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Open Virtual Memory System (OpenVMS) is a 32-bit operating system developed by Digital Equipment Corporation (DEC) in 1979 as a computer server OS that runs on their VAX family of computers, which succeeded the PDP-11 line.
It has a complete graphical user interface with graphics support and made heavy use of the concept of virtual memory in order to promote multi-user, time sharing, and batch processing capabilities.
OpenVMS was originally just called Virtual Memory System (VMS), but it was changed to OpenVMS when it was retooled to work for the Alpha processor family. The "Open" does not denote open source but rather it suggests the new added support for UNIX-like interfaces from the Portable Operating System Interface (POSIX) standard which includes standard C functions that can be ported to any POSIX-supporting system.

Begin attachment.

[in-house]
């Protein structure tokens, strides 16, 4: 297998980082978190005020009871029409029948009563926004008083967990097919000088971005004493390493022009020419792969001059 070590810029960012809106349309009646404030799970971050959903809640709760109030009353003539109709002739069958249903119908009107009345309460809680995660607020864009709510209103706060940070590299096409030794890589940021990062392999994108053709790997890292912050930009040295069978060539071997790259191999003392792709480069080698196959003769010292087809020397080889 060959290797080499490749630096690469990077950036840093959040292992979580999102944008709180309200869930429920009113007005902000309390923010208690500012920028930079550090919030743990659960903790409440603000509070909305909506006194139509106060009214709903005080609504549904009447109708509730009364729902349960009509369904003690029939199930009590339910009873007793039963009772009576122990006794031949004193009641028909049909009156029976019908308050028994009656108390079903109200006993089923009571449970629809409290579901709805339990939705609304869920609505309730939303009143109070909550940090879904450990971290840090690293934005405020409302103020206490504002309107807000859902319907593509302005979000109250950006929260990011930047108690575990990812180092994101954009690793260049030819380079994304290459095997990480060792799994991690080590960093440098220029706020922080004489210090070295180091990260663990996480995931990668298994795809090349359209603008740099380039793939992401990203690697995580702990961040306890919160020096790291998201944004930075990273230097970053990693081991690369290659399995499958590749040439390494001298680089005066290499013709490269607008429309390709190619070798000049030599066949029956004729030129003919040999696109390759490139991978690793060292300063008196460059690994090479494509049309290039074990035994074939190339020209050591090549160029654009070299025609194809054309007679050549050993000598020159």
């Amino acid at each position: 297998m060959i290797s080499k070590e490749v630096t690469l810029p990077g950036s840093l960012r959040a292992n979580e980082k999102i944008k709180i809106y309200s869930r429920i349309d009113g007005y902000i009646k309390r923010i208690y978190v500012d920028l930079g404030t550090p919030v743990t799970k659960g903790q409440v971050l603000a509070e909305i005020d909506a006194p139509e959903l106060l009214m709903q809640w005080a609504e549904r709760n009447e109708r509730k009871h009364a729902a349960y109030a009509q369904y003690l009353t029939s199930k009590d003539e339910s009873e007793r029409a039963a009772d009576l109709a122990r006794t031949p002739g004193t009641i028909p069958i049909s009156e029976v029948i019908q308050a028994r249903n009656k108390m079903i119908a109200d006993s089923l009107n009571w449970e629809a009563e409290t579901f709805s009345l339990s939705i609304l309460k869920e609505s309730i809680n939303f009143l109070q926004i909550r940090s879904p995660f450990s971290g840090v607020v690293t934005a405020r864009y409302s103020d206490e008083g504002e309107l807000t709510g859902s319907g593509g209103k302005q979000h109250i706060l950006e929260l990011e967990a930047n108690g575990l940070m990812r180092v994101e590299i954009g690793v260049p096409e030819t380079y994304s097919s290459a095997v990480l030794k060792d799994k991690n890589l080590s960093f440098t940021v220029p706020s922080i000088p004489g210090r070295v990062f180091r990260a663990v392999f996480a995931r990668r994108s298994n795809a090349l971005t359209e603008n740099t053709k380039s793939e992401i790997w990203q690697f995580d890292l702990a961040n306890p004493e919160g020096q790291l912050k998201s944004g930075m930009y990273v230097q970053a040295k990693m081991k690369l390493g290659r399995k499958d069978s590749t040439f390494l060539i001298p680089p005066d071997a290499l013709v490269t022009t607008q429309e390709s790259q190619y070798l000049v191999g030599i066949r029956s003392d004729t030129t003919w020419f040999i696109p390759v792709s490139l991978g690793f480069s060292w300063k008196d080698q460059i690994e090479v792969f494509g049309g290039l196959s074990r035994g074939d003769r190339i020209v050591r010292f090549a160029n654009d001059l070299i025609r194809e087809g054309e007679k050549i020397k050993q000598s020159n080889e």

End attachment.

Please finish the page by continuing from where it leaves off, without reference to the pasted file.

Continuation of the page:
OpenVMS supports multi-user, time-sharing, batch, real-time and transaction processing through the use of virtual memory and offers high availability through clustering by distributing the system over many physical machines. Clustering allows the system to be somewhat disaster tolerant as it can still function even when individual data processing facilities become unavailable.
OpenVMS also pioneered many features that are now standard on high-end server operating systems like: